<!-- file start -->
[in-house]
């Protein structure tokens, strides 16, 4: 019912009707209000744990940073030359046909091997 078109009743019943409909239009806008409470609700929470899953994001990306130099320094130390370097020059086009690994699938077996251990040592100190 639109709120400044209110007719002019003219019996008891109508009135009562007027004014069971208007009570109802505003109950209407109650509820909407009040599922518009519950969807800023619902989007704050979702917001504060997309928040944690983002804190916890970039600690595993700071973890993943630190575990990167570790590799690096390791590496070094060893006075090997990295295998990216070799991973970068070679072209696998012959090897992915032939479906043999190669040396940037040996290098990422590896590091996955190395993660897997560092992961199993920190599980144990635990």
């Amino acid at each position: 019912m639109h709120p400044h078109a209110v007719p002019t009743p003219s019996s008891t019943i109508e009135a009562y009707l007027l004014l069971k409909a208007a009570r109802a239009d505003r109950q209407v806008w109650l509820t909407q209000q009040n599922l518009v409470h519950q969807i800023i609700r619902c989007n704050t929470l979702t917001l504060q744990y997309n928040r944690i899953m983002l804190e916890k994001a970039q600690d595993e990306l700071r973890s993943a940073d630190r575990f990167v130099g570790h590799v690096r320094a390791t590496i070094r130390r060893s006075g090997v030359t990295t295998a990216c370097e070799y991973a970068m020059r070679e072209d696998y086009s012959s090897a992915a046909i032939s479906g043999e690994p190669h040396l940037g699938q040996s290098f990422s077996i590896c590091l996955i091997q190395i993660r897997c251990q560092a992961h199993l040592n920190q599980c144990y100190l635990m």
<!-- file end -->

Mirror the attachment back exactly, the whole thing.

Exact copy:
[in-house]
């Protein structure tokens, strides 16, 4: 019912009707209000744990940073030359046909091997 078109009743019943409909239009806008409470609700929470899953994001990306130099320094130390370097020059086009690994699938077996251990040592100190 639109709120400044209110007719002019003219019996008891109508009135009562007027004014069971208007009570109802505003109950209407109650509820909407009040599922518009519950969807800023619902989007704050979702917001504060997309928040944690983002804190916890970039600690595993700071973890993943630190575990990167570790590799690096390791590496070094060893006075090997990295295998990216070799991973970068070679072209696998012959090897992915032939479906043999190669040396940037040996290098990422590896590091996955190395993660897997560092992961199993920190599980144990635990």
């Amino acid at each position: 019912m639109h709120p400044h078109a209110v007719p002019t009743p003219s019996s008891t019943i109508e009135a009562y009707l007027l004014l069971k409909a208007a009570r109802a239009d505003r109950q209407v806008w109650l509820t909407q209000q009040n599922l518009v409470h519950q969807i800023i609700r619902c989007n704050t929470l979702t917001l504060q744990y997309n928040r944690i899953m983002l804190e916890k994001a970039q600690d595993e990306l700071r973890s993943a940073d630190r575990f990167v130099g570790h590799v690096r320094a390791t590496i070094r130390r060893s006075g090997v030359t990295t295998a990216c370097e070799y991973a970068m020059r070679e072209d696998y086009s012959s090897a992915a046909i032939s479906g043999e690994p190669h040396l940037g699938q040996s290098f990422s077996i590896c590091l996955i091997q190395i993660r897997c251990q560092a992961h199993l040592n920190q599980c144990y100190l635990m």